Shorewood faces $450,000 in alley work
In addition, regular street repavements being prioritzed
Shorewood — Alleyways in need of reconstruction or major maintenance are likely to begin receiving more attention under Shorewood's pavement management plan.
In a report to the Village Board on Monday, Public Works Director Leeann Butschlick provided an overview of street and alley repairs completed since 2005 and an outlook of what is planned for 2014 and beyond.
As required by the Wisconsin Department of Transportation, the village rates its roadways each odd calendar year, using the state's pavement surface evaluation and rating system scale of 1 to 10, with 10 representing the best condition. The ratings apply only to residential streets, Butschlick noted, which excludes Capitol and Wilson drives and Oakland Avenue, due to their classifications by WisDOT. Although not required, the village also rated its alleys in 2013, Butschlick said.
The pavement management plan adopted by the village in 2009 takes those ratings into consideration and specifies that street reconstruction projects are to be completed in even calendar years, with a budget of $1.5 million to $2 million and coordinated with major utility, other infrastructure and development projects, Butschlick explained, and that major maintenance projects are to be done in odd calendar years, based on need, with a budget of $225,000 to $250,000.
Aside from pothole patching in various alleys and the 2011 resurfacing of the alley serving the 4400 blocks of Cramer Street and Murray Avenue, completed with Community Development Block Grant funding, no reconstruction or major maintenance of alleys has been funded since the plan was adopted.
"There is an awful lot of work to be done," Butschlick said.
Based on alleys rated at four or less in 2013, approximately 1,900 lineal feet of alleyway is in need of reconstruction, Butschlick told the board, which would amount to about $250,000 in asphalt costs if the alleys are resurfaced, or about $450,000 if reconstructed in concrete. The use of asphalt or concrete would likely vary for different areas, Butschlick said, depending on factors such as elevation, grades and drainage. An additional 1,375 lineal feet are in need of major maintenance, or currently rated at a five or six.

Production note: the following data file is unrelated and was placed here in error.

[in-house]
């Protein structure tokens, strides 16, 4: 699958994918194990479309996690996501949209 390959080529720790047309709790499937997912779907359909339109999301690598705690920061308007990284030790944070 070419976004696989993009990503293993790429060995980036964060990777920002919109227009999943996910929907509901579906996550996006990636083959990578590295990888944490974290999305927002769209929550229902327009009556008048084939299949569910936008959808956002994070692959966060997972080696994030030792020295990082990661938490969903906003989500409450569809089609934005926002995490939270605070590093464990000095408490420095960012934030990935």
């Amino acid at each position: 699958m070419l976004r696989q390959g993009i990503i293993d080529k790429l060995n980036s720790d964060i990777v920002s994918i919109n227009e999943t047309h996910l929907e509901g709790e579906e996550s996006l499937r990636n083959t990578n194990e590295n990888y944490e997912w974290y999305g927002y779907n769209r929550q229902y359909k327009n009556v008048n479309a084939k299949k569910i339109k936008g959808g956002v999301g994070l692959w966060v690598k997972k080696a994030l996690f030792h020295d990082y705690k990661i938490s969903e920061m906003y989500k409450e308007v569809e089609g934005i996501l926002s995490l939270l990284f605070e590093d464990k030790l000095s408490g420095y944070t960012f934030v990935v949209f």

"Generally speaking, anything that's four or less we're looking at reconstructing," Butschlick said, which also applies to streets. Implementation of the street replacement program planned for 2014 through 2020 would leave the village with only a handful of street segments rated at five or less by 2021, based on current ratings.
As next steps for the alley portion of the plan, village engineering staff will be working on developing an alley reconstruction and maintenance schedule, including more formal cost estimates, to be considered by the board in determining a formal alley funding policy or program, Butschlick said.
Village President Guy Johnson requested that the board be provided with information on what other communities do with their funding policy, which Butschlick agreed would be included.
AT A GLANCE
Shorewood's pavement management plan can be found by visiting villageofshorewood.org and searching for "pavement management."
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